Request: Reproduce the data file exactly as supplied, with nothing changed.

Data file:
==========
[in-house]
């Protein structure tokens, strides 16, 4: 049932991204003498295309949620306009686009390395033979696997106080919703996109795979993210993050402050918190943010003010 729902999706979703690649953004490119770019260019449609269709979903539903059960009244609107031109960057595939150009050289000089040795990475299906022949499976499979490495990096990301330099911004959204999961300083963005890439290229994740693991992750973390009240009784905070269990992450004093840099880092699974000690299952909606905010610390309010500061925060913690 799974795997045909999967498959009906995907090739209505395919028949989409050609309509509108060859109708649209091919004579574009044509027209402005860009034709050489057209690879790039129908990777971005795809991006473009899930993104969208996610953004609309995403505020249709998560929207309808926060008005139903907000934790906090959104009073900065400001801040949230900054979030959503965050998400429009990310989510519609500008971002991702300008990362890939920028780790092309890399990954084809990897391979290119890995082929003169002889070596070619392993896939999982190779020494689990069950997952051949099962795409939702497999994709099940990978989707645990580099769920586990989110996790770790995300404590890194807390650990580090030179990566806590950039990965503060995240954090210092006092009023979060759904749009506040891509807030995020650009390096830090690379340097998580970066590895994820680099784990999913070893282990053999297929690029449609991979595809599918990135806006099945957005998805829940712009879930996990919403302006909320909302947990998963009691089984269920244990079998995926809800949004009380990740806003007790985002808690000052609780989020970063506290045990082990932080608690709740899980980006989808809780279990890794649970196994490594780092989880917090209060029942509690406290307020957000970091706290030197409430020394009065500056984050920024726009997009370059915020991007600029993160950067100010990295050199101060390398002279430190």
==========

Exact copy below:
[in-house]
């Protein structure tokens, strides 16, 4: 049932991204003498295309949620306009686009390395033979696997106080919703996109795979993210993050402050918190943010003010 729902999706979703690649953004490119770019260019449609269709979903539903059960009244609107031109960057595939150009050289000089040795990475299906022949499976499979490495990096990301330099911004959204999961300083963005890439290229994740693991992750973390009240009784905070269990992450004093840099880092699974000690299952909606905010610390309010500061925060913690 799974795997045909999967498959009906995907090739209505395919028949989409050609309509509108060859109708649209091919004579574009044509027209402005860009034709050489057209690879790039129908990777971005795809991006473009899930993104969208996610953004609309995403505020249709998560929207309808926060008005139903907000934790906090959104009073900065400001801040949230900054979030959503965050998400429009990310989510519609500008971002991702300008990362890939920028780790092309890399990954084809990897391979290119890995082929003169002889070596070619392993896939999982190779020494689990069950997952051949099962795409939702497999994709099940990978989707645990580099769920586990989110996790770790995300404590890194807390650990580090030179990566806590950039990965503060995240954090210092006092009023979060759904749009506040891509807030995020650009390096830090690379340097998580970066590895994820680099784990999913070893282990053999297929690029449609991979595809599918990135806006099945957005998805829940712009879930996990919403302006909320909302947990998963009691089984269920244990079998995926809800949004009380990740806003007790985002808690000052609780989020970063506290045990082990932080608690709740899980980006989808809780279990890794649970196994490594780092989880917090209060029942509690406290307020957000970091706290030197409430020394009065500056984050920024726009997009370059915020991007600029993160950067100010990295050199101060390398002279430190």